Making Change, Choice and a Comeback

Some things don’t change.  For centuries, for example, people have been painting still life – flowers, fruit, some food on a platter with a dead rabbit on the side.   Even Picasso tried his hand at it. “Still lifes,” however, are often a metaphor for stagnation.

But just maybe, life is stirring abroad.

A restaurant at Walt Disney World has begun to serve alcoholic beverages.   What is Mickey Mouse thinking?   The Russian army has decided to let its soldiers wear socks instead of the centuries-old “portayanki” that they wrapped around their feet for centuries.  And the Cuban government has decided to discontinue exit visas for its citizens.

What is the world coming to? Japan, for example, is considering phasing out nuclear power. In France the Greens want to phase out nuclear power completely but have agreed with Socialists to slower, more limited goals.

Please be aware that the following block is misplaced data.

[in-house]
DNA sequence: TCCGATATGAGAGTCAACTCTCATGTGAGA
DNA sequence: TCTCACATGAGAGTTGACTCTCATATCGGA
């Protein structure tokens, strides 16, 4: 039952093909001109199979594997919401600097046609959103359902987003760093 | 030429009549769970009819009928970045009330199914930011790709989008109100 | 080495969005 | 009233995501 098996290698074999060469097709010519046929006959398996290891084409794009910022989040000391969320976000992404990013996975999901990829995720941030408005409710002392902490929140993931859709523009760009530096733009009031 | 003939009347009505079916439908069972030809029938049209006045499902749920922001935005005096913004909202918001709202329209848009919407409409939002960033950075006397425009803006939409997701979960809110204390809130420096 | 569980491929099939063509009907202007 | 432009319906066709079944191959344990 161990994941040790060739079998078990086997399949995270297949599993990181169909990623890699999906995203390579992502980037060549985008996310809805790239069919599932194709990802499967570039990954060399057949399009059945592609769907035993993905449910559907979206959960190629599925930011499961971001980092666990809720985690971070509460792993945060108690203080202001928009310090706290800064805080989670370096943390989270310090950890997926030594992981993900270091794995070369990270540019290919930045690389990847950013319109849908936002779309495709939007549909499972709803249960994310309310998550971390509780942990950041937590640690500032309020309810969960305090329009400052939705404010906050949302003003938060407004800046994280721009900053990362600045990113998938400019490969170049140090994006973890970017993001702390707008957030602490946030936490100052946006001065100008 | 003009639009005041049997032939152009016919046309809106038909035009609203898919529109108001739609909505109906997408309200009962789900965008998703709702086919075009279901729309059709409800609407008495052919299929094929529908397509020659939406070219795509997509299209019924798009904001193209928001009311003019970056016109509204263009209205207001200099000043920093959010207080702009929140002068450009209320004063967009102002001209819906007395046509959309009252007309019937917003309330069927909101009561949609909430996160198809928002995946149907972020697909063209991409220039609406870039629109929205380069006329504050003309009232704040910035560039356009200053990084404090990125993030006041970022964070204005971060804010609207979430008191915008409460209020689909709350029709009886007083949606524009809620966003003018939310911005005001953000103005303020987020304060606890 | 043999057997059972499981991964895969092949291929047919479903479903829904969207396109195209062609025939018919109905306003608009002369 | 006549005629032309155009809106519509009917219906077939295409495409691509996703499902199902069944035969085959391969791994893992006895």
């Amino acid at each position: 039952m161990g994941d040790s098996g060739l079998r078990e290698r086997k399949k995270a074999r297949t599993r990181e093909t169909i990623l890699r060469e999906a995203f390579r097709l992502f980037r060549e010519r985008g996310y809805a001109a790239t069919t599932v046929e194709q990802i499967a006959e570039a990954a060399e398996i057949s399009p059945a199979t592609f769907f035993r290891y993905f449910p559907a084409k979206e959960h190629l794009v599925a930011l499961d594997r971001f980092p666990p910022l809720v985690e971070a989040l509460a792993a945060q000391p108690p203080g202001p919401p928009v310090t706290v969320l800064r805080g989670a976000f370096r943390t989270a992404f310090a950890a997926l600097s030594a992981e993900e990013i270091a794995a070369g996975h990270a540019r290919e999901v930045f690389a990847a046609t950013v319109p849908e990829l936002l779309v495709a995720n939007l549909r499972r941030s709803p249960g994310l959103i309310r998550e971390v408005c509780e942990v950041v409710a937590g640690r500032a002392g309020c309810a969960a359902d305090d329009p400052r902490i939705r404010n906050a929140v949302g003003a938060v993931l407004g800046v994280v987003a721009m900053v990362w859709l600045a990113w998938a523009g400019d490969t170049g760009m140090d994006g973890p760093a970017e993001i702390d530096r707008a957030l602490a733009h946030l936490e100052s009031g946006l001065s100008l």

The world does not move quickly, however – even when the danger is clear. Psychologically, much less economically, doing something different is scarey.  It is more comforting to do more of the same even if it isn’t working than do something different that might work better.

Too often, politics trumps policy.  When politics confront policy – as it did in a 1971 when Nixon closed the gold window– is it any wonder that policy will suffer? We desperately  need economic policies that embrace both change and choice.

William Jennings Bryan, famously not a fan of the gold standard, once said: “Destiny is not a matter of chance, it is a matter of choice; it is not a thing to be waited for, it is a thing to be achieved.” Bryan never tired of making a comeback for himself and his anti-gold policies; he ran three times for president.

It’s time for a gold standard  comeback.

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